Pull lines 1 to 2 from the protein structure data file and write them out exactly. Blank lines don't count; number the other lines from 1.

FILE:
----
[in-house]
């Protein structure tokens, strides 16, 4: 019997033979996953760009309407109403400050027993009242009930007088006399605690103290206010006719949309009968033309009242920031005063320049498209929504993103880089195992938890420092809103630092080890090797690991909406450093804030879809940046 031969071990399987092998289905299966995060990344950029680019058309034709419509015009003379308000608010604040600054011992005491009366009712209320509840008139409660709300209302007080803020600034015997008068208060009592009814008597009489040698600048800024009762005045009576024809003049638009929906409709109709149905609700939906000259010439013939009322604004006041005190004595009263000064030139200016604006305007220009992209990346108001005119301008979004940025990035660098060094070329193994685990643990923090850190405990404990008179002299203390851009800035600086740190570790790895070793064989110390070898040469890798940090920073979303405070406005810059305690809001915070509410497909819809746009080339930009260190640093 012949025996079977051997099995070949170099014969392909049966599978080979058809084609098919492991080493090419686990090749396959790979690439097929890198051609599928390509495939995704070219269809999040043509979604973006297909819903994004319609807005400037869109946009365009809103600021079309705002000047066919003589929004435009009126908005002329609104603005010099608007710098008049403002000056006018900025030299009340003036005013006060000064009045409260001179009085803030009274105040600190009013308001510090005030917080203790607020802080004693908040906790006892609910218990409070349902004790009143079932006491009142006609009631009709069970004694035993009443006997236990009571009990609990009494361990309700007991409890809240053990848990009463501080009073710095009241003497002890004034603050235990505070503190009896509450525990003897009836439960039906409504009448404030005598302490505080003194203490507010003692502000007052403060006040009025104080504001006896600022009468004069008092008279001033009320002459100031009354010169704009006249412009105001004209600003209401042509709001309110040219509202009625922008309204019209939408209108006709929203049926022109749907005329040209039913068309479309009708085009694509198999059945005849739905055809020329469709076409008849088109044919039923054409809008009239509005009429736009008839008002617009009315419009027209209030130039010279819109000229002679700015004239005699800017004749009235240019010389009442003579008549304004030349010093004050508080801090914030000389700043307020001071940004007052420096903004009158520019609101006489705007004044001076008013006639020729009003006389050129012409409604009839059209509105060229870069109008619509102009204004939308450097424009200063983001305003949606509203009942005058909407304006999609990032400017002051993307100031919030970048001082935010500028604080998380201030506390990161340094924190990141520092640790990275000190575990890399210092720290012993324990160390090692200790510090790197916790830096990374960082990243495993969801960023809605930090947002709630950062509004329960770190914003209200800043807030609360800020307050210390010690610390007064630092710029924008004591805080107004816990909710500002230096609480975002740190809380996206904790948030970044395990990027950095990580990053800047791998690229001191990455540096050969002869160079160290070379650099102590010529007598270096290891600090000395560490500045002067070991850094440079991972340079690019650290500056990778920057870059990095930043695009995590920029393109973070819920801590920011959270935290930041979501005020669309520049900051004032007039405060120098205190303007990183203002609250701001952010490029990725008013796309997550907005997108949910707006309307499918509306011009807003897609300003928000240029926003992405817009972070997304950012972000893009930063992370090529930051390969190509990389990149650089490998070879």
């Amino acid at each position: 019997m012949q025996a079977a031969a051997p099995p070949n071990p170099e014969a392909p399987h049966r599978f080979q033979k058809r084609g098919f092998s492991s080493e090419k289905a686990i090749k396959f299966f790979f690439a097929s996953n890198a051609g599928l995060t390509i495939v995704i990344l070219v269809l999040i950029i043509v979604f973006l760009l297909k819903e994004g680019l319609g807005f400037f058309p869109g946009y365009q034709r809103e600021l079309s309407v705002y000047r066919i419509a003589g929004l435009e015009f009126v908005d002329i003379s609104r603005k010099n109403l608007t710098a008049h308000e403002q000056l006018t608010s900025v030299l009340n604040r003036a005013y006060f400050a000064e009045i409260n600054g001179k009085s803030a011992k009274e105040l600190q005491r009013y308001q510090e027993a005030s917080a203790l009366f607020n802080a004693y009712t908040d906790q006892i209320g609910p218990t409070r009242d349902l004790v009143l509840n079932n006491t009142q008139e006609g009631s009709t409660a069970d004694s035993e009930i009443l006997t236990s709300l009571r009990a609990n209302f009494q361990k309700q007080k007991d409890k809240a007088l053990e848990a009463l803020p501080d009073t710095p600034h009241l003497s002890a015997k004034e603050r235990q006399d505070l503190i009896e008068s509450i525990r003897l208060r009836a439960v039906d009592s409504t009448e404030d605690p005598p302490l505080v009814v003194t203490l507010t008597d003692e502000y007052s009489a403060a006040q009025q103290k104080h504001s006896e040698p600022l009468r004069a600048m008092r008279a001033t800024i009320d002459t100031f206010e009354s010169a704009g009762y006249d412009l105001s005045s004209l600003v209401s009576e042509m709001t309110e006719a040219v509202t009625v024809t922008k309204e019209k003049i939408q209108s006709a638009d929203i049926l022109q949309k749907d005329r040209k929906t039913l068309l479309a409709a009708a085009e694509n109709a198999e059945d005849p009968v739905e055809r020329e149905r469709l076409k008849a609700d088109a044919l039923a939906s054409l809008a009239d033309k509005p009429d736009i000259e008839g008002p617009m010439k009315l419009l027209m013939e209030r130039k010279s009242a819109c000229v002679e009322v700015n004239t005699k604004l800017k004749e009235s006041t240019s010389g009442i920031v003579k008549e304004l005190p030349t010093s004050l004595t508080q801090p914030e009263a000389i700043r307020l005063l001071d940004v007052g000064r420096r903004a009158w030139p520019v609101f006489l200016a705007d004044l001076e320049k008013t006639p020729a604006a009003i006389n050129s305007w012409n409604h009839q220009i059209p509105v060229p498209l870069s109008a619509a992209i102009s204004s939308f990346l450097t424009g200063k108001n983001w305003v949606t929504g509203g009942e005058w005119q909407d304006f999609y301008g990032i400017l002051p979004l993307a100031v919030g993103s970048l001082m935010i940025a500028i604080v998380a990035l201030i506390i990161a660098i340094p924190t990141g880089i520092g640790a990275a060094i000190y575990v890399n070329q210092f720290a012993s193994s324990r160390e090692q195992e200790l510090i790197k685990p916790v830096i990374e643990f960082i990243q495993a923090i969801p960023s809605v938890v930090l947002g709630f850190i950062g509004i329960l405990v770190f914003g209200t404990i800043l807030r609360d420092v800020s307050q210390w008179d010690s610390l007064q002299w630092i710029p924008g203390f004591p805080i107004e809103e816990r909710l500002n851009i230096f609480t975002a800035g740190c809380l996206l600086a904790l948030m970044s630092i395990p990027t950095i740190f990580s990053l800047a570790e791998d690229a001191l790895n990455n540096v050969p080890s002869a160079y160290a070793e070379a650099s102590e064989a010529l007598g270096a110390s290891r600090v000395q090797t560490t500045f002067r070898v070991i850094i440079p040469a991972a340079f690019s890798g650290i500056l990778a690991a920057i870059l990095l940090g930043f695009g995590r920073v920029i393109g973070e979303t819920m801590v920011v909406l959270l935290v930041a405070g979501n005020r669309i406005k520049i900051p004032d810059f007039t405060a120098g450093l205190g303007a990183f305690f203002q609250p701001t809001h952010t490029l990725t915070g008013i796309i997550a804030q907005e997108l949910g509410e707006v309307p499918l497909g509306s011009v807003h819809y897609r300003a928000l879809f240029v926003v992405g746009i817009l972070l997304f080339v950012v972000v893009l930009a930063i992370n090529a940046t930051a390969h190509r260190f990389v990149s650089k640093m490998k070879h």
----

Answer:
[in-house]
């Protein structure tokens, strides 16, 4: 019997033979996953760009309407109403400050027993009242009930007088006399605690103290206010006719949309009968033309009242920031005063320049498209929504993103880089195992938890420092809103630092080890090797690991909406450093804030879809940046 031969071990399987092998289905299966995060990344950029680019058309034709419509015009003379308000608010604040600054011992005491009366009712209320509840008139409660709300209302007080803020600034015997008068208060009592009814008597009489040698600048800024009762005045009576024809003049638009929906409709109709149905609700939906000259010439013939009322604004006041005190004595009263000064030139200016604006305007220009992209990346108001005119301008979004940025990035660098060094070329193994685990643990923090850190405990404990008179002299203390851009800035600086740190570790790895070793064989110390070898040469890798940090920073979303405070406005810059305690809001915070509410497909819809746009080339930009260190640093 012949025996079977051997099995070949170099014969392909049966599978080979058809084609098919492991080493090419686990090749396959790979690439097929890198051609599928390509495939995704070219269809999040043509979604973006297909819903994004319609807005400037869109946009365009809103600021079309705002000047066919003589929004435009009126908005002329609104603005010099608007710098008049403002000056006018900025030299009340003036005013006060000064009045409260001179009085803030009274105040600190009013308001510090005030917080203790607020802080004693908040906790006892609910218990409070349902004790009143079932006491009142006609009631009709069970004694035993009443006997236990009571009990609990009494361990309700007991409890809240053990848990009463501080009073710095009241003497002890004034603050235990505070503190009896509450525990003897009836439960039906409504009448404030005598302490505080003194203490507010003692502000007052403060006040009025104080504001006896600022009468004069008092008279001033009320002459100031009354010169704009006249412009105001004209600003209401042509709001309110040219509202009625922008309204019209939408209108006709929203049926022109749907005329040209039913068309479309009708085009694509198999059945005849739905055809020329469709076409008849088109044919039923054409809008009239509005009429736009008839008002617009009315419009027209209030130039010279819109000229002679700015004239005699800017004749009235240019010389009442003579008549304004030349010093004050508080801090914030000389700043307020001071940004007052420096903004009158520019609101006489705007004044001076008013006639020729009003006389050129012409409604009839059209509105060229870069109008619509102009204004939308450097424009200063983001305003949606509203009942005058909407304006999609990032400017002051993307100031919030970048001082935010500028604080998380201030506390990161340094924190990141520092640790990275000190575990890399210092720290012993324990160390090692200790510090790197916790830096990374960082990243495993969801960023809605930090947002709630950062509004329960770190914003209200800043807030609360800020307050210390010690610390007064630092710029924008004591805080107004816990909710500002230096609480975002740190809380996206904790948030970044395990990027950095990580990053800047791998690229001191990455540096050969002869160079160290070379650099102590010529007598270096290891600090000395560490500045002067070991850094440079991972340079690019650290500056990778920057870059990095930043695009995590920029393109973070819920801590920011959270935290930041979501005020669309520049900051004032007039405060120098205190303007990183203002609250701001952010490029990725008013796309997550907005997108949910707006309307499918509306011009807003897609300003928000240029926003992405817009972070997304950012972000893009930063992370090529930051390969190509990389990149650089490998070879």